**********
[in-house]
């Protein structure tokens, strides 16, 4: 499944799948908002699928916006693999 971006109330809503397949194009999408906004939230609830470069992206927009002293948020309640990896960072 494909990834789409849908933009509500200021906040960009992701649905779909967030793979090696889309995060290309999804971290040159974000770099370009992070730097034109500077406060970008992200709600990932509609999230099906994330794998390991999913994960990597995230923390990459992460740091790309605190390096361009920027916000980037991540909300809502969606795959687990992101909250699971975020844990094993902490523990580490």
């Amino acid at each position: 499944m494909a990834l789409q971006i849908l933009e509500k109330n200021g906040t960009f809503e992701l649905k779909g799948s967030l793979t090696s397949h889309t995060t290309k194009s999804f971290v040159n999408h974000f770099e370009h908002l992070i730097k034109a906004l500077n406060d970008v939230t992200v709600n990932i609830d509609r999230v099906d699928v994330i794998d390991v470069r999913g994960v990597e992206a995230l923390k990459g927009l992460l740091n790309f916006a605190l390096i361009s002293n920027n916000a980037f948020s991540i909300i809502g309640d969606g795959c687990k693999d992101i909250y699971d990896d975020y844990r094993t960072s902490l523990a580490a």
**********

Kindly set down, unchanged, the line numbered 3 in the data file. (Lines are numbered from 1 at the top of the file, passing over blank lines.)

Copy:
């Amino acid at each position: 499944m494909a990834l789409q971006i849908l933009e509500k109330n200021g906040t960009f809503e992701l649905k779909g799948s967030l793979t090696s397949h889309t995060t290309k194009s999804f971290v040159n999408h974000f770099e370009h908002l992070i730097k034109a906004l500077n406060d970008v939230t992200v709600n990932i609830d509609r999230v099906d699928v994330i794998d390991v470069r999913g994960v990597e992206a995230l923390k990459g927009l992460l740091n790309f916006a605190l390096i361009s002293n920027n916000a980037f948020s991540i909300i809502g309640d969606g795959c687990k693999d992101i909250y699971d990896d975020y844990r094993t960072s902490l523990a580490a």